There will always be a response to what happened before. The focus is not so much on the image that you are looking at but rather on what the artist is trying to communicate. Art is a language. It always has been. Contemporary art is a form of communication where the artist is allowing you think and decide on your own what you think the story is.  It bares your intelligence in mind, provoking you to think and form your own opinion based on your personal experiences and view of the world around you.  Perhaps Hirst is challenging the viewer in this piece to self-reflect and think about who exactly is your God.

Of course we cannot expect, nor would I suggest that we no longer focus on the history of this amazing city, but I would suggest that we not be so quick to deny the importance and relevance of the contemporary movement in a city like Florence. I believe that it is vital for the future of this city. But not for the thousands of tourists who come to visit every year, but for the young people who live here, to not be expected to take over the family restaurant or souvenir shop but rather to find a way of participating in a discourse with the rest of the world.   Florence in all of its splendor and historical glory can be surprisingly uninspiring at times. For those of us who live here, the Uffizi is amazing, but sometimes we would also like to see something new. Florence must move forward and give a platform to the young and talented artists who are living today. This is a good start.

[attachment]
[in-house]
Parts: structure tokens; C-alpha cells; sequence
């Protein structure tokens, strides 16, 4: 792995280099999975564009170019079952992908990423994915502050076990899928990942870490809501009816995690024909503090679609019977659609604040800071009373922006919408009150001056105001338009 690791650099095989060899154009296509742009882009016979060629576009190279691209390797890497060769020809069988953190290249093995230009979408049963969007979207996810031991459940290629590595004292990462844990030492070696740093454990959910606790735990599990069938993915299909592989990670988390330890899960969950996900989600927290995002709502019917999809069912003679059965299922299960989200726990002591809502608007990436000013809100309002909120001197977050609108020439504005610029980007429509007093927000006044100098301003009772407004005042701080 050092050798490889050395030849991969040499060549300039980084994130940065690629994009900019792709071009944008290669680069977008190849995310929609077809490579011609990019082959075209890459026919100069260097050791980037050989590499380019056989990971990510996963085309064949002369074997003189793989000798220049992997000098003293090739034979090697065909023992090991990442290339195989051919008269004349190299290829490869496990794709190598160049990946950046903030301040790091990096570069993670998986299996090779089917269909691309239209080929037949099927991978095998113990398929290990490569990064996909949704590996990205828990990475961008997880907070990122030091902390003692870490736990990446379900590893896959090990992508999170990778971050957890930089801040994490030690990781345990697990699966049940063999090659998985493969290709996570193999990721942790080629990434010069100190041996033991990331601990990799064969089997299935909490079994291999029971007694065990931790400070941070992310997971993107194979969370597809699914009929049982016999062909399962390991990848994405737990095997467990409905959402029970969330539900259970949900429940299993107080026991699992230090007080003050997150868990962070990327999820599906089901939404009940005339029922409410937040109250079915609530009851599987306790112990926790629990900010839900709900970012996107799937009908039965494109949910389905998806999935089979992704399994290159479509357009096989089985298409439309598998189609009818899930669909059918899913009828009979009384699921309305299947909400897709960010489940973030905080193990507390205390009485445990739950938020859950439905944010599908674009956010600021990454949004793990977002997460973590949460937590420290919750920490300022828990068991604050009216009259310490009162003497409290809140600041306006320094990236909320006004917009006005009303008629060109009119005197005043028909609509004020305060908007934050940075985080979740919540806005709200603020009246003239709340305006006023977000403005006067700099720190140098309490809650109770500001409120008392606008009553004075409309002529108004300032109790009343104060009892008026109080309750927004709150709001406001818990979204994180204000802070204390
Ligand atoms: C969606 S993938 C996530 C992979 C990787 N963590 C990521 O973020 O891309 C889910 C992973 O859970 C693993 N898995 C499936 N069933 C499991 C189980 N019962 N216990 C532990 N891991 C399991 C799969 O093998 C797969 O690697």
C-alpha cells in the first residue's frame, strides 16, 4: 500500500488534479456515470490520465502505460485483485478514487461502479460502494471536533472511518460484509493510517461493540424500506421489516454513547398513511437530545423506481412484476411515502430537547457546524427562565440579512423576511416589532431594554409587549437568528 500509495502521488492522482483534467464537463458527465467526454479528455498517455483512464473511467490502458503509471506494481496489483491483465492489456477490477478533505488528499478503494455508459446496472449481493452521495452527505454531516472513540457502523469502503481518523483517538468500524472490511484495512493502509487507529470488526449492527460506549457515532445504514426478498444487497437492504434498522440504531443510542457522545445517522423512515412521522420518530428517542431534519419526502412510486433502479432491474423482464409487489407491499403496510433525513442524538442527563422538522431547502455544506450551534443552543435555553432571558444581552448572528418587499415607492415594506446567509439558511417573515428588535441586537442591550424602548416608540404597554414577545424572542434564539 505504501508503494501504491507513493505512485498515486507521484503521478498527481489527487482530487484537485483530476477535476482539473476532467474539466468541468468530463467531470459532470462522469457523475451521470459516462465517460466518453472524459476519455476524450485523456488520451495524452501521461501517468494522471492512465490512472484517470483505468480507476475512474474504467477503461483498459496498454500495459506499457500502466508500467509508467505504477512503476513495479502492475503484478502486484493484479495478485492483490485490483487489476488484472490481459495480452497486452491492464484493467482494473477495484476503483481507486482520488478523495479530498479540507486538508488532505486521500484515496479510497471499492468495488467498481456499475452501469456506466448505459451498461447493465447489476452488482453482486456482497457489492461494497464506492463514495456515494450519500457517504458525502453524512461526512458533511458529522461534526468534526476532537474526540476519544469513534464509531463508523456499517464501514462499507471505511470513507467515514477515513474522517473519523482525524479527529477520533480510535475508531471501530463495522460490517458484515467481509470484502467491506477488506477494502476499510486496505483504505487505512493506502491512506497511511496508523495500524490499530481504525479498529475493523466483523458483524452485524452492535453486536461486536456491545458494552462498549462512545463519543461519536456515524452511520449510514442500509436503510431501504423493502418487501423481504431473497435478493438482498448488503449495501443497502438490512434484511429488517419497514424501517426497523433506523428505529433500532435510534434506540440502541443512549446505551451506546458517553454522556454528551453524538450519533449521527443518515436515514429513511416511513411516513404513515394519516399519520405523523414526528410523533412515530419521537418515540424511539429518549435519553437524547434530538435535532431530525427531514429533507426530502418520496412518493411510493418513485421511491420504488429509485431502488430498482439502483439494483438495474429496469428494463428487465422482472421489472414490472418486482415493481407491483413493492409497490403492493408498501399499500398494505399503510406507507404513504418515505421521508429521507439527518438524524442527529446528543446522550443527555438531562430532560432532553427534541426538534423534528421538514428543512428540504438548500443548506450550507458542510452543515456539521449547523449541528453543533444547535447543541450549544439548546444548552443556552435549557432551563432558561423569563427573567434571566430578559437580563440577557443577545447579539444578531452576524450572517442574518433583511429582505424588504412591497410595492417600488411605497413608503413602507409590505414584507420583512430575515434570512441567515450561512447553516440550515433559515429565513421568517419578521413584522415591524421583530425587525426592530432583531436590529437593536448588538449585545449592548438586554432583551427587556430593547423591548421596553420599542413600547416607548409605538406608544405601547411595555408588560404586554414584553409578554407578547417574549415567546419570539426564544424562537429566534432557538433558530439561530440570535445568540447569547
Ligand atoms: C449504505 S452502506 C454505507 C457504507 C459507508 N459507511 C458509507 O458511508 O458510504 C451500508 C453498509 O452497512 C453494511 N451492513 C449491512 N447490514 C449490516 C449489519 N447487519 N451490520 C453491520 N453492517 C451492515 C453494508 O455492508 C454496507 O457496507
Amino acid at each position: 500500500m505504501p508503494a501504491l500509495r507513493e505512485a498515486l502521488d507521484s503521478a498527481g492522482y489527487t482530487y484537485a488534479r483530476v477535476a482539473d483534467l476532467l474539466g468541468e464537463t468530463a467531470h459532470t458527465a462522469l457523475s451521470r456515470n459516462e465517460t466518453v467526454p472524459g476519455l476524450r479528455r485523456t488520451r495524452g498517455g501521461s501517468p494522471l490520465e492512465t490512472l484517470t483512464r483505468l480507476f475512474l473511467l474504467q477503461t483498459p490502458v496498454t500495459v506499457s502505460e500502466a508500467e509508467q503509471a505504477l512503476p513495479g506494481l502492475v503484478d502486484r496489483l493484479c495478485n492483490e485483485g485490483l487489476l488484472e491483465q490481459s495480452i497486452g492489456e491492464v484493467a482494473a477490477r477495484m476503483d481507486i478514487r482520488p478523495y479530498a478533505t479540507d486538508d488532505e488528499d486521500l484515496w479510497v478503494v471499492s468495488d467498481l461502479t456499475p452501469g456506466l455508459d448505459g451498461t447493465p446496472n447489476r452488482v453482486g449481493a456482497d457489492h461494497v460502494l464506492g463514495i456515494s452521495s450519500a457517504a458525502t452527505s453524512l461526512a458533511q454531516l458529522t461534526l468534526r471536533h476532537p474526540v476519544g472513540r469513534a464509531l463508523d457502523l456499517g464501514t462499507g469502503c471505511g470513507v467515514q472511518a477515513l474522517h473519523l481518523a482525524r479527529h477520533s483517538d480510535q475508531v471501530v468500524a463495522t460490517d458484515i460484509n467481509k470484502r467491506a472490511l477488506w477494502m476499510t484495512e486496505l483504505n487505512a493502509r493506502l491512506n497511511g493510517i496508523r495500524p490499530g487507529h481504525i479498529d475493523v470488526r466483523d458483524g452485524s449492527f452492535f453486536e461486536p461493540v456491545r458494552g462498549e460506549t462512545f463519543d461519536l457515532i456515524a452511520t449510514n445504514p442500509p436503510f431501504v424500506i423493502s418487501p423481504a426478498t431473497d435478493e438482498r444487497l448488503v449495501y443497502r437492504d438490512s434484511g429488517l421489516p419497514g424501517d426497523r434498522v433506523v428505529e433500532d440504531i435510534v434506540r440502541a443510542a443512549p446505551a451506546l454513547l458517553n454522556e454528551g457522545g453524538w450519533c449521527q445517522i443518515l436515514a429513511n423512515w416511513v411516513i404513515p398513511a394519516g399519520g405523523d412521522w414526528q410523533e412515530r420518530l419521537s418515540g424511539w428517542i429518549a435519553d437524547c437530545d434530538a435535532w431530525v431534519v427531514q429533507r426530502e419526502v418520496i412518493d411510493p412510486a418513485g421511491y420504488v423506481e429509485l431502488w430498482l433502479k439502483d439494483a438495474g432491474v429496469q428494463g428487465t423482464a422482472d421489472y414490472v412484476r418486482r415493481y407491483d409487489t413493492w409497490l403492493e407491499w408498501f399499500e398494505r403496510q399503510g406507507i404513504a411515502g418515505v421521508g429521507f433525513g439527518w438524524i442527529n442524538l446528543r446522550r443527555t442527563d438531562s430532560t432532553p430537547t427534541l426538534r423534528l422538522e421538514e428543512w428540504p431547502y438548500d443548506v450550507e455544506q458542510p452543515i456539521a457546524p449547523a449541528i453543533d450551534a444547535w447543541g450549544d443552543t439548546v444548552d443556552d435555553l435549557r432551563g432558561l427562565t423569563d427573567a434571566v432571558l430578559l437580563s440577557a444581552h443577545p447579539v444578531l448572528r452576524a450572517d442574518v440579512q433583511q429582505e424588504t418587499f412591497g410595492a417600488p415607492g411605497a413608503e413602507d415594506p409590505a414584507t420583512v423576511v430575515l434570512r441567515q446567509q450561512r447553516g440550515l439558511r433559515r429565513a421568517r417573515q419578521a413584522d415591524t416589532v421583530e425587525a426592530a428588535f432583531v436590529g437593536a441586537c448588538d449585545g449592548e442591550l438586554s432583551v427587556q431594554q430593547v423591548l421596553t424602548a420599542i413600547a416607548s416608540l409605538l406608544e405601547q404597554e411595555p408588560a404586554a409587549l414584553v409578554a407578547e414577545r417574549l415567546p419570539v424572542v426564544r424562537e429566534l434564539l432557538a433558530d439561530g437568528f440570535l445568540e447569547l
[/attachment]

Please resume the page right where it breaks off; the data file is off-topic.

You can usually find a contemporary art exhibit at Palazzo Strozzi which changes just about every 6 months. I always look forward to seeing the shows there, however it is a rather small portion of the city reserved for contemporary work. They have had some good shows in the recent past which have included one of my personal favorites, Gerhard Richter, and while the current Bronzino exhibit is quite beautiful, I have to say I was slightly disappointed that they decided to use the space to house a Renaissance show.

There are a few other contemporary galleries in the city, and I have noticed a few more popping up here and there as well, and a definite increase in the time that I have lived here. I will be posting links to these contemporary galleries very soon so be sure to check out the details.

The Damien Hirst piece at Palazzo Vecchio is definitely worth a visit if you are here in Florence. If you have seen it I am interested in hearing your thoughts. So drop me a comment below. I’m also including a video here of the artist talking about the work himself, its very interesting to watch especially after seeing the work.

Who knows, maybe you can take it with you when you die after all....

Along with this video there are many others. Here is another that I thought was interesting, yes it starts off in Dutch, but keep watching because the interview with Hirst is in English and he has some interesting things to say about the piece and about being an artist.  You can view the video here.

I'm also including another video on the work on one of my former professors from Art Center College of Design, he has some interesting points about the progression of art and how it creates the contemporary. Check out this interview with John Millei.

Ciao e buona visione!


  1. Not sure why it posted the video twice, but I'm afraid to mess with it. Sorry.

  2. This is awesome. I'm impressed. You keep writing and I'll keep reading.